Friday, 5 October 2018

What hearing aids can/can't do.

Miss the word, miss the point.

Oldest living CI implantee?

Mrs Dulcie Selleck was all smiles despite the unusual location of her birthday. Dulcie celebrated her 100th birthday at the Royal Victorian Eye and Ear Hospital with the University of Melbourne’ s Department of Otolaryngology and Cochlear Ltd. 

She is believed to be the oldest person in Australia living with a Cochlear implant. To mark the occasion her family was joined by her surgeon Professor Stephen O'Leary, members of the executive team at the hospital, the University of Melbourne’ s Department of Otolaryngology and Cochlear Ltd to wish Mrs Selleck a happy 100. Mrs Selleck is a perfect reminder that age is not a barrier to having a Cochlear implant to treat hearing loss. 

She had the implant surgery at 98 years of age and it has improved her ability to connect with those around her. “I am sorry I put off having this done so many years ago”, she said. “I was pleasantly surprised that the operation was not as bad as I thought it would be. I am much happier now. I enjoy going out with my group of ladies and joining fun and frivolities.”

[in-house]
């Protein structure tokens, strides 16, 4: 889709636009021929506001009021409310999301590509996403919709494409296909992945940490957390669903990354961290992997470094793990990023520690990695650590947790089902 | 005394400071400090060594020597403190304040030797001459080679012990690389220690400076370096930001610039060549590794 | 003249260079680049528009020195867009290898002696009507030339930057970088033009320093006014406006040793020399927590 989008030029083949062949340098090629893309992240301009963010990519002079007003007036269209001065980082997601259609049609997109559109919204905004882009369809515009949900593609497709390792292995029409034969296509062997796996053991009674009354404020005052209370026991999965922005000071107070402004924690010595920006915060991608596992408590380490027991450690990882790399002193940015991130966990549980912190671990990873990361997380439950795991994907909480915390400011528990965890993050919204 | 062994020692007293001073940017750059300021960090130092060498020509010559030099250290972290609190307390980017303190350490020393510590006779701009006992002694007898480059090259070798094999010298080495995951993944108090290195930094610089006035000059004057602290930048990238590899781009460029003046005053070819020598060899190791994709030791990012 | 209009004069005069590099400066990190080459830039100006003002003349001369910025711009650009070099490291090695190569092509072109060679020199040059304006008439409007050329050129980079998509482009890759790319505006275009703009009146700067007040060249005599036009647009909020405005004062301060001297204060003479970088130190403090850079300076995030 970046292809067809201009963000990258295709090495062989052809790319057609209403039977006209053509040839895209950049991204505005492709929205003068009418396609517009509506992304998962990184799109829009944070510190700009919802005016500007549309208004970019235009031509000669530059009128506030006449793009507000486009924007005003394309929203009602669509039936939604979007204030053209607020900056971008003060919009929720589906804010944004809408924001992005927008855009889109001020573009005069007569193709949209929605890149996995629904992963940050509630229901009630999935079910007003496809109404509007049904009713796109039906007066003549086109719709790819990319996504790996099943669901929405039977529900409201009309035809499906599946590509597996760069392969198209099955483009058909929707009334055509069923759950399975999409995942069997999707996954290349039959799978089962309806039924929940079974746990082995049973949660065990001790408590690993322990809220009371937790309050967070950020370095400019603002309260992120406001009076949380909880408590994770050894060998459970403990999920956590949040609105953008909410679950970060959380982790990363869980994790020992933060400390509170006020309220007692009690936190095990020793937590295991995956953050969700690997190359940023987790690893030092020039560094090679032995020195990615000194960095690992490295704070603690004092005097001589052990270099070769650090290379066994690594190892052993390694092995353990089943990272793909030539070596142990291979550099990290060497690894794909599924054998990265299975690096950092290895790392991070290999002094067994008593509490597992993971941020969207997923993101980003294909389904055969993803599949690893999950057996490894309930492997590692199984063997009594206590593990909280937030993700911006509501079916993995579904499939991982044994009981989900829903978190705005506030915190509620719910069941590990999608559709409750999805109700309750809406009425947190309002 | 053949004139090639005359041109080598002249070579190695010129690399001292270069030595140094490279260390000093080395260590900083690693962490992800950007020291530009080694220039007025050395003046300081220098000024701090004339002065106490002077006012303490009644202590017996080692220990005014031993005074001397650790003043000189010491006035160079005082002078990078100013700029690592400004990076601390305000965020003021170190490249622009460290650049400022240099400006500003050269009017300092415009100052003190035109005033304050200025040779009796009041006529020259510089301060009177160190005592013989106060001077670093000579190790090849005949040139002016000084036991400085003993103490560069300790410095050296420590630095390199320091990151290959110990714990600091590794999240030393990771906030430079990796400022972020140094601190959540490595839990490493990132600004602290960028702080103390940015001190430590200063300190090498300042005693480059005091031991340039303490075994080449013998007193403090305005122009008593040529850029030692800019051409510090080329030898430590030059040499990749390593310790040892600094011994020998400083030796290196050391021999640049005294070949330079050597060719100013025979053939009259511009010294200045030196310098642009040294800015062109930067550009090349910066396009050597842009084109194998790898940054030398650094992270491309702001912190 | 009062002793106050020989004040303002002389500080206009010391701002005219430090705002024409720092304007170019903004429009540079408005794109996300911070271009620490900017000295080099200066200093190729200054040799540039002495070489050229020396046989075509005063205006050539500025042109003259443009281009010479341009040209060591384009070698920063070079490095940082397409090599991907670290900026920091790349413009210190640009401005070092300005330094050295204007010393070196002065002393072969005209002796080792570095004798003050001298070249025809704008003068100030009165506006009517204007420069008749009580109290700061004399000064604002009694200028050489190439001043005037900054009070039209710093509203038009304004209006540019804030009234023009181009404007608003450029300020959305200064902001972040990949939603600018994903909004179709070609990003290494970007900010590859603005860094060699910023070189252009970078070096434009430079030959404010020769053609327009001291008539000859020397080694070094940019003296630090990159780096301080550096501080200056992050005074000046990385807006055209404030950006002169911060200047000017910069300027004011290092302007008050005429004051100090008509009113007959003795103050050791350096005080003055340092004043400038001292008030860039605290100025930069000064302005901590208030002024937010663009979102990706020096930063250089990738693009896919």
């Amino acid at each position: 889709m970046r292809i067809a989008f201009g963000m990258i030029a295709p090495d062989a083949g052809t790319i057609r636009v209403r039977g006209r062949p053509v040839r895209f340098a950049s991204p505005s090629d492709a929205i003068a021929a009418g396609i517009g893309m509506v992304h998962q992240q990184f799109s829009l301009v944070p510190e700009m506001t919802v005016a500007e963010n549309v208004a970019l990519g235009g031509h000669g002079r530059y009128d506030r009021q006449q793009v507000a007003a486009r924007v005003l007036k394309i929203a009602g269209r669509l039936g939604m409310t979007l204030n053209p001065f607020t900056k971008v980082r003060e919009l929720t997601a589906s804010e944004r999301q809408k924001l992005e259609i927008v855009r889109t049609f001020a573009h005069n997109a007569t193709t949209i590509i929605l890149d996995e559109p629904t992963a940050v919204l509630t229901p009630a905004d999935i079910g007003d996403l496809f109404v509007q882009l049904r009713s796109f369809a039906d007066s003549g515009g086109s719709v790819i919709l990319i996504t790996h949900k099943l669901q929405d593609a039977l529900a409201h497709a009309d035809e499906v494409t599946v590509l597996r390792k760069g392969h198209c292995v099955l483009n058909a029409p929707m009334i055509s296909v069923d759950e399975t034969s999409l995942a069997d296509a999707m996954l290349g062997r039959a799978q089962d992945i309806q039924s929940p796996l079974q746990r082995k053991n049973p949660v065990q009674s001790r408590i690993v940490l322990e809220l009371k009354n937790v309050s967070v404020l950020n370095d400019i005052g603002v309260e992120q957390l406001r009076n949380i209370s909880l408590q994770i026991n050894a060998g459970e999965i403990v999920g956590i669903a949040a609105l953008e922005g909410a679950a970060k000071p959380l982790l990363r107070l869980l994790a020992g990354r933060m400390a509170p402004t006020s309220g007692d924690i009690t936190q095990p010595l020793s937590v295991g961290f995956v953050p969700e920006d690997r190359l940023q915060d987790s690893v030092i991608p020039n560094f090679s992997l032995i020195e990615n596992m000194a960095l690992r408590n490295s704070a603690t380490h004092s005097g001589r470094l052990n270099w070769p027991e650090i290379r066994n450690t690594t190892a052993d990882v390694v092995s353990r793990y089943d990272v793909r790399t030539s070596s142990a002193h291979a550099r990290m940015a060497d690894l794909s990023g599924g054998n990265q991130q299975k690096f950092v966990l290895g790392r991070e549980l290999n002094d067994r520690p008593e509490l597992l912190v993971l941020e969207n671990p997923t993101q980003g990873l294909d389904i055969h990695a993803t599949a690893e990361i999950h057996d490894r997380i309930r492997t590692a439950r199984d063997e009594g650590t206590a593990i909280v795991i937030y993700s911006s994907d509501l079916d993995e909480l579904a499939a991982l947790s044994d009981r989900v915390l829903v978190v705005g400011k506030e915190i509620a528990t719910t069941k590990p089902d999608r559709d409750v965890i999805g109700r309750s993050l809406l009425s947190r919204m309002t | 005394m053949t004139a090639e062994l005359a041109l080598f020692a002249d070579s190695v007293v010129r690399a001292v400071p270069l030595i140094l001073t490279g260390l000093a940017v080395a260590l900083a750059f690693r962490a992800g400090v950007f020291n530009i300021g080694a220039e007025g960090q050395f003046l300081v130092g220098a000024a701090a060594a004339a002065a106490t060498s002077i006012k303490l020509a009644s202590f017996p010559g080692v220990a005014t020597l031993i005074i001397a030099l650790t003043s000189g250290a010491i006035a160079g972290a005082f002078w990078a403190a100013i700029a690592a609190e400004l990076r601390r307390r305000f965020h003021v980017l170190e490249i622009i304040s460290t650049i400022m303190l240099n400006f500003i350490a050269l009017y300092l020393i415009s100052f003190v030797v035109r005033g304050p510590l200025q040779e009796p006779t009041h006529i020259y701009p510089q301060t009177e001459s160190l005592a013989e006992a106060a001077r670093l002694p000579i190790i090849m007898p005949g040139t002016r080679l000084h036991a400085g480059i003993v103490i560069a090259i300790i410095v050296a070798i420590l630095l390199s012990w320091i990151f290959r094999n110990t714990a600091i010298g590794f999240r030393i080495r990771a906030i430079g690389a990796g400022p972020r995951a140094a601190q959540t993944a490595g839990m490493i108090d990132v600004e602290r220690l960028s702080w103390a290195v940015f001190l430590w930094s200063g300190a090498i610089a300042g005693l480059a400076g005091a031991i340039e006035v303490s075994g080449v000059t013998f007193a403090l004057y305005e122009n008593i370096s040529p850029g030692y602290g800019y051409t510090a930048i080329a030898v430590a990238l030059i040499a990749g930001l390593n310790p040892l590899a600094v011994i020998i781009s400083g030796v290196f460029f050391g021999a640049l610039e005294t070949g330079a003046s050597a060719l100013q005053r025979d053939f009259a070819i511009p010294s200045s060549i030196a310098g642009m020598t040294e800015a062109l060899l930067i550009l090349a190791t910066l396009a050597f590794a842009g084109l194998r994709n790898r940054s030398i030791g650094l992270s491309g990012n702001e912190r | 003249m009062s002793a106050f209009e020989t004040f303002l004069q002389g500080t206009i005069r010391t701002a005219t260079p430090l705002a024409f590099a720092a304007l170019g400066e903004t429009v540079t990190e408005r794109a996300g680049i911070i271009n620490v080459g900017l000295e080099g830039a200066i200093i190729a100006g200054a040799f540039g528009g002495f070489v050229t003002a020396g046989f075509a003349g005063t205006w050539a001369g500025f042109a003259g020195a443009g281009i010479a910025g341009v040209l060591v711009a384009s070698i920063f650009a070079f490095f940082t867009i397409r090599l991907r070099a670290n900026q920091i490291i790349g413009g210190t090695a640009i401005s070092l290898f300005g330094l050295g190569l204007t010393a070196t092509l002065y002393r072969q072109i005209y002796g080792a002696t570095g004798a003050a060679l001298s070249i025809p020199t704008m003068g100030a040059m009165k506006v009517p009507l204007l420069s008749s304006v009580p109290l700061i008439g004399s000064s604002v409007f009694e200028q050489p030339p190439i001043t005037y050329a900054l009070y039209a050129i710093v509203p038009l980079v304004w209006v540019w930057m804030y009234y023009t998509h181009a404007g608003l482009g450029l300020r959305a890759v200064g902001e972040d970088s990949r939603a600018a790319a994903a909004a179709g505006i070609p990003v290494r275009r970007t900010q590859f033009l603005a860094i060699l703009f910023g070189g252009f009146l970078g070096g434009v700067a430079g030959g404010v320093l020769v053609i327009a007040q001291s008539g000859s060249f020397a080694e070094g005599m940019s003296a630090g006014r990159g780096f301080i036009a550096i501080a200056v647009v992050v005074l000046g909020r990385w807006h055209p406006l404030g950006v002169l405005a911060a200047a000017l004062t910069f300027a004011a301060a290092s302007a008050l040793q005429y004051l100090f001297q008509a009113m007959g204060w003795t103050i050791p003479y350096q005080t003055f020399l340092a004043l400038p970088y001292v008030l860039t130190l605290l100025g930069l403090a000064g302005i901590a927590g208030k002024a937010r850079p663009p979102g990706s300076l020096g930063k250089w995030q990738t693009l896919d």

Cochlear implants improve the quality of life and social interaction for older people suffering from hearing loss. Professor O’Leary commented: “Isolation and depression are common consequences of untreated hearing loss. Cochlear implants really help patients interact with their family and enjoy the simplest moments in life like sharing stories with their children and grandchildren.”